Recordings were finished in March, and afterwards the album was mixed at Electric Lady Studios in New York City.
Lyrically, the album largely reflects the group's literary interests, such as "To Tame a Land", inspired by Frank Herbert's 1965 science fiction novel Dune; "Sun and Steel", based on Yukio Mishima's 1968 essay about samurai Miyamoto Musashi; "Still Life", influenced by Ramsey Campbell's 1964 short story "The Inhabitant of the Lake", and "The Trooper", inspired by Alfred, Lord Tennyson's The Charge of the Light Brigade (1854). Film influences are also present, such as "Where Eagles Dare", based on the Brian G. Hutton 1968 film, scripted by Alistair MacLean, and "Quest for Fire", based on the 1981 film by Jean-Jacques Annaud. On top of this, "Revelations", written by Dickinson, includes lines from G. K. Chesterton's hymn O God of Earth and Altar, while the remainder of the song is influenced by Aleister Crowley. More exotic influences include Greek mythology, albeit slightly altered, for "Flight of Icarus". "To Tame a Land" was meant to be entitled "Dune" after the novel. But after seeking permission from Frank Herbert's agents, the band received a message which stated, "Frank Herbert doesn't like rock bands, particularly heavy rock bands, and especially bands like Iron Maiden" and were forced to change the name.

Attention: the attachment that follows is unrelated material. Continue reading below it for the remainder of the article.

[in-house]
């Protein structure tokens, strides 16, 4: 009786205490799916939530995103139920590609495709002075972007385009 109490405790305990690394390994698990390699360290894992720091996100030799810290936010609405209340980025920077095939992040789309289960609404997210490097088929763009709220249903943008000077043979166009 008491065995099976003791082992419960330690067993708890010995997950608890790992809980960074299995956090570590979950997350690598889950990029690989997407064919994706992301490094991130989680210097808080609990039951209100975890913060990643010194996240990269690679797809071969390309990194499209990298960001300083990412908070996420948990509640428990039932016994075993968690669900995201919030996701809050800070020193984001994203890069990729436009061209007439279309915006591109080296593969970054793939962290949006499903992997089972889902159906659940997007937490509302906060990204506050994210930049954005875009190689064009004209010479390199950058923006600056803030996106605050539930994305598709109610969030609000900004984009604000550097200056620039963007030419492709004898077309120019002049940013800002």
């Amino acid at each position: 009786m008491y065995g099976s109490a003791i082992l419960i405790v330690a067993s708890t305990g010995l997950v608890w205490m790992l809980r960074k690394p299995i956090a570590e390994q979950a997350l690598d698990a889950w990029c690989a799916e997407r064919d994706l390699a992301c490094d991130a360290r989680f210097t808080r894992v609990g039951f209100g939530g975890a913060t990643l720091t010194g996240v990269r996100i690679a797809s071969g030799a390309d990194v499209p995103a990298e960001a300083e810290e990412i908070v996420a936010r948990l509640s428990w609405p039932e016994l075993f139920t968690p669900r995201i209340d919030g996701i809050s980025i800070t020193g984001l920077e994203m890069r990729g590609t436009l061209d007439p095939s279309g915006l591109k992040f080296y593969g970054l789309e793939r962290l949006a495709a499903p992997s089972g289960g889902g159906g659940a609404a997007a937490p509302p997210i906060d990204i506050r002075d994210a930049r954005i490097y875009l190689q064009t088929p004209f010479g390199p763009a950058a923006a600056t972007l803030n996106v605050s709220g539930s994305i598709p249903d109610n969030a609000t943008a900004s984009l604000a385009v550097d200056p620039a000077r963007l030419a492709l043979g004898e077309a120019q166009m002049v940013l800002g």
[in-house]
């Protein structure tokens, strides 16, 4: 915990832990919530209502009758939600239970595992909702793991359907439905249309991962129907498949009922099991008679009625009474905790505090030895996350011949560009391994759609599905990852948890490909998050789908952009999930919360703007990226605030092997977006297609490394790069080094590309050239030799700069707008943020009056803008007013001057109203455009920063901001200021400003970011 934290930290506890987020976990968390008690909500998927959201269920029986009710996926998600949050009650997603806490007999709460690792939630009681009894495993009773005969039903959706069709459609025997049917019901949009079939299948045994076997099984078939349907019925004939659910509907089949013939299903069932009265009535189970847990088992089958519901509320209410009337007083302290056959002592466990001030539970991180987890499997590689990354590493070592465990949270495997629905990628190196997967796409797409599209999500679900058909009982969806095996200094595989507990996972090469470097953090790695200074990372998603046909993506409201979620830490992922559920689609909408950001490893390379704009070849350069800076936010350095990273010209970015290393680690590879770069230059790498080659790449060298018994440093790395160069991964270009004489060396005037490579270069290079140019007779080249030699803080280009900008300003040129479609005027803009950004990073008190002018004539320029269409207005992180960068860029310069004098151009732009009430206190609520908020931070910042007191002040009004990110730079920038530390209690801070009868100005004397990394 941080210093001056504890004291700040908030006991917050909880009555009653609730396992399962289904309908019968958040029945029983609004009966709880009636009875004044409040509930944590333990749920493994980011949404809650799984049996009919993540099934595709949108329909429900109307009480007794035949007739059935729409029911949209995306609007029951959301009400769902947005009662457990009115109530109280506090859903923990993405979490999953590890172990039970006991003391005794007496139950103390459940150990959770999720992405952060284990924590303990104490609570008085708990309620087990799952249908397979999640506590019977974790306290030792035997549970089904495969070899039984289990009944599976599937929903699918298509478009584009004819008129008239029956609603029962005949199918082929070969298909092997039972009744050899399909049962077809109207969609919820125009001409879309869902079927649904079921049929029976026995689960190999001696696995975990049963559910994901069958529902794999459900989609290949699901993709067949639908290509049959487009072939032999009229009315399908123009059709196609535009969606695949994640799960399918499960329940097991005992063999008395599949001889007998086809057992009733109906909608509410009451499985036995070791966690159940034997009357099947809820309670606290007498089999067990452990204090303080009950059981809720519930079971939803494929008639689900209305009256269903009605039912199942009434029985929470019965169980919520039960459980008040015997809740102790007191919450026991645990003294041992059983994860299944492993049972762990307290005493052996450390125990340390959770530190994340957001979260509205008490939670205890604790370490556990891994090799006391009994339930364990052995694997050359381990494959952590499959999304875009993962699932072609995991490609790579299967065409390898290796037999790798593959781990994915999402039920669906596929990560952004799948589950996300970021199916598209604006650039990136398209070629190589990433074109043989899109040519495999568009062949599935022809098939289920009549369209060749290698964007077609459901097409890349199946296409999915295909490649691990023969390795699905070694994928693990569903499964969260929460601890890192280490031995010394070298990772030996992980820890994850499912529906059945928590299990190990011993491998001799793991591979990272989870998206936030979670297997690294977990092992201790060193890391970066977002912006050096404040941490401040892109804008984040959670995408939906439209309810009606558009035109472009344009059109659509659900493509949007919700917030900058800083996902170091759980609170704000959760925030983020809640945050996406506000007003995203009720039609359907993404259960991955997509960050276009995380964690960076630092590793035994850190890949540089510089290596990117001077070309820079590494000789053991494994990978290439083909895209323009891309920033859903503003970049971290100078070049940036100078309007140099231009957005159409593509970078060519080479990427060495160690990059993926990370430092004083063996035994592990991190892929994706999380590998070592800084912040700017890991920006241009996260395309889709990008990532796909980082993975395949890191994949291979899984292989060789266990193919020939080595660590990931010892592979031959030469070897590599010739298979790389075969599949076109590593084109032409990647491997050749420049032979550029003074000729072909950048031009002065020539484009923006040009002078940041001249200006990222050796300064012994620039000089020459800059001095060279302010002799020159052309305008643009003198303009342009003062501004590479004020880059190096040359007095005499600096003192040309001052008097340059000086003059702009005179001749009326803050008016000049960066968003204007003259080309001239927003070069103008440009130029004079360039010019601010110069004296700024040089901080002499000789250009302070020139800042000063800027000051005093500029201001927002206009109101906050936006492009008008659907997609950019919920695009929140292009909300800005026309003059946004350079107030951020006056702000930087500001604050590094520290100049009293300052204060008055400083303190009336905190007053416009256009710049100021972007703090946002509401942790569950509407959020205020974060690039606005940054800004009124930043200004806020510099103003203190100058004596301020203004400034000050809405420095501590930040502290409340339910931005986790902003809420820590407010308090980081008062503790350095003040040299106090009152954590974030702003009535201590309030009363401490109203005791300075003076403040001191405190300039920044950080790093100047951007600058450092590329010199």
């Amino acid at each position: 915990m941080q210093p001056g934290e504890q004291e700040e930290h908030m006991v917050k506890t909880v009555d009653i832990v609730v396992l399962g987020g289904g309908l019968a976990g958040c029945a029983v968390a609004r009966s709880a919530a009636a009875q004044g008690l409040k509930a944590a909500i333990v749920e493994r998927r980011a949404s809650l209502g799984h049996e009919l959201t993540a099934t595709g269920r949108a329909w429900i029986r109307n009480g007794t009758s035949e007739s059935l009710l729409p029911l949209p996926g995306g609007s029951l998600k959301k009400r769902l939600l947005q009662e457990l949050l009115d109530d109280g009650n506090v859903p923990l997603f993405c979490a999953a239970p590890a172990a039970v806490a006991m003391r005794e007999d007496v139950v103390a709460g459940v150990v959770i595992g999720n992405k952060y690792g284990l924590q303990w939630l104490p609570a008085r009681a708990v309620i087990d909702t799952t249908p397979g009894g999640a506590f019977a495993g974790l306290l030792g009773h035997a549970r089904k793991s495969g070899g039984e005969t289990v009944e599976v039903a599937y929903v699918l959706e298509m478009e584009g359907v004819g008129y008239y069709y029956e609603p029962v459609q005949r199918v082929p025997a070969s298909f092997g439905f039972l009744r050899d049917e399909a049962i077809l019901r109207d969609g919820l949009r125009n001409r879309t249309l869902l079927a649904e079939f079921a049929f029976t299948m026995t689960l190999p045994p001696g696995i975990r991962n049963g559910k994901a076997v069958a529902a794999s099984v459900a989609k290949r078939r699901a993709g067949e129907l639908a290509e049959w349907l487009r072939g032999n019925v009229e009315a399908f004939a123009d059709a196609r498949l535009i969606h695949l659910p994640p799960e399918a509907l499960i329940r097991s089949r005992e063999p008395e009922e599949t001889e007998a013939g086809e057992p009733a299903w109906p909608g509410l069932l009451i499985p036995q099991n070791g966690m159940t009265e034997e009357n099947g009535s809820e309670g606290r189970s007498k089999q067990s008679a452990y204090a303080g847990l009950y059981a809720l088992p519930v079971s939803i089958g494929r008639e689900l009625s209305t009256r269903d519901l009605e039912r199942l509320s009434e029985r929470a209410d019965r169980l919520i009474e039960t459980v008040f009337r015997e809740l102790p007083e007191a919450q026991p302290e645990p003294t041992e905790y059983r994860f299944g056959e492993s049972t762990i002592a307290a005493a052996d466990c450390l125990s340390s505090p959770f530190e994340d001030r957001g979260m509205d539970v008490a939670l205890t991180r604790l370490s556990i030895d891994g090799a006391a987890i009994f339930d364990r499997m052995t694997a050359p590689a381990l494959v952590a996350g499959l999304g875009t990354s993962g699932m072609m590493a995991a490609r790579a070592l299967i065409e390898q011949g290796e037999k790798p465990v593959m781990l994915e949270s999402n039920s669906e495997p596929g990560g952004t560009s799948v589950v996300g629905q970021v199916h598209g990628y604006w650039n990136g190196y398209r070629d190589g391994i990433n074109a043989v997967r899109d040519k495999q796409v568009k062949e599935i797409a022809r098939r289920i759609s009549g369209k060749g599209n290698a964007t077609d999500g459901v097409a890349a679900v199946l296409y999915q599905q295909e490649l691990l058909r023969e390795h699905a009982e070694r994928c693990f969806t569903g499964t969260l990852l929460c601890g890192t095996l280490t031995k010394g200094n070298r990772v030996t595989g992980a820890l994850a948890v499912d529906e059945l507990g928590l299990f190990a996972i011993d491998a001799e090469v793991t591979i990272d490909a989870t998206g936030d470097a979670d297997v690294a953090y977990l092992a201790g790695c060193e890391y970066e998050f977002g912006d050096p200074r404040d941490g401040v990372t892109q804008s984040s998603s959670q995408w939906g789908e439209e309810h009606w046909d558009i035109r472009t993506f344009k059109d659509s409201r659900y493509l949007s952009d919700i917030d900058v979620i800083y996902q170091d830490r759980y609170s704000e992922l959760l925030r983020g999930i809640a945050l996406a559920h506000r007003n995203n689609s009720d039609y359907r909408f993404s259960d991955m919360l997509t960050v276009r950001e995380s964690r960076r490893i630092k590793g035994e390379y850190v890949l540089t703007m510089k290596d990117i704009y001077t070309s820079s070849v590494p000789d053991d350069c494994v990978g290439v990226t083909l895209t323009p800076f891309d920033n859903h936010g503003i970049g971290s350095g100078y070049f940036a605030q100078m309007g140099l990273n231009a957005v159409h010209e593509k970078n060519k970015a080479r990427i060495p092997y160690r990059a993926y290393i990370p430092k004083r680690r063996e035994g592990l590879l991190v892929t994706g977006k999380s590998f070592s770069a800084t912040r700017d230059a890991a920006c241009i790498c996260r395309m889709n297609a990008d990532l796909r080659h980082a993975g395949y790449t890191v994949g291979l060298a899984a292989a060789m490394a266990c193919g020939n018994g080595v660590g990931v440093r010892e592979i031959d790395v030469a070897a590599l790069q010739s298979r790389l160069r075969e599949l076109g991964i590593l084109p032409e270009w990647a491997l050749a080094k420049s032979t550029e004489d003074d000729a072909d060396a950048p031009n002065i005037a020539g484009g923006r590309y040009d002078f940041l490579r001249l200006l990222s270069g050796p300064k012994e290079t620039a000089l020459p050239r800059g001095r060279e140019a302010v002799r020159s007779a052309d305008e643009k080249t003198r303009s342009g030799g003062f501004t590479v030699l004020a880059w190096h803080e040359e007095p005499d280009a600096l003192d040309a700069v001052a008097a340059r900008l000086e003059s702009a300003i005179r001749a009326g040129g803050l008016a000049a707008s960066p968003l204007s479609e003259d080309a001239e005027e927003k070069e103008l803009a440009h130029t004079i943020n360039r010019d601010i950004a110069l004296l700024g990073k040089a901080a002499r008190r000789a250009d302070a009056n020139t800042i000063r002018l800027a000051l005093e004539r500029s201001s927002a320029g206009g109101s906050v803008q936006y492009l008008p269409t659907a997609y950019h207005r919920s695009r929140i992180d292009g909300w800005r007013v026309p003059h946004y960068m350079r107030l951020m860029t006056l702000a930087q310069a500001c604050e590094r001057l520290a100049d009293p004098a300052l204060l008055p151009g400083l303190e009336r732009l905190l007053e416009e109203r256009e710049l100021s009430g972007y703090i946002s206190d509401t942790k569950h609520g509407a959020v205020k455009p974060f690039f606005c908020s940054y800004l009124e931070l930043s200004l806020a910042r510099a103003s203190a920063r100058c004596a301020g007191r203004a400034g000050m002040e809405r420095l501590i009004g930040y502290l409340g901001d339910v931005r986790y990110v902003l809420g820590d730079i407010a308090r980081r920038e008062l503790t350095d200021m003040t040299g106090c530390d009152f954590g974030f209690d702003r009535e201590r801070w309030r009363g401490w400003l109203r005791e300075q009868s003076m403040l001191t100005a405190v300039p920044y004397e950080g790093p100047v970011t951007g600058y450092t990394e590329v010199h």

Piece of Mind was released on 28 May 1983, peaking at No. 3 in the UK Albums Chart. It was preceded by the single "Flight of Icarus" on 28 April and its supporting tour, the World Piece Tour, opened at Hull City Hall on 2 May. Said tour concluded on 18 December, following 139 concerts in total, with a televised performance at Westfalenhalle in Dortmund.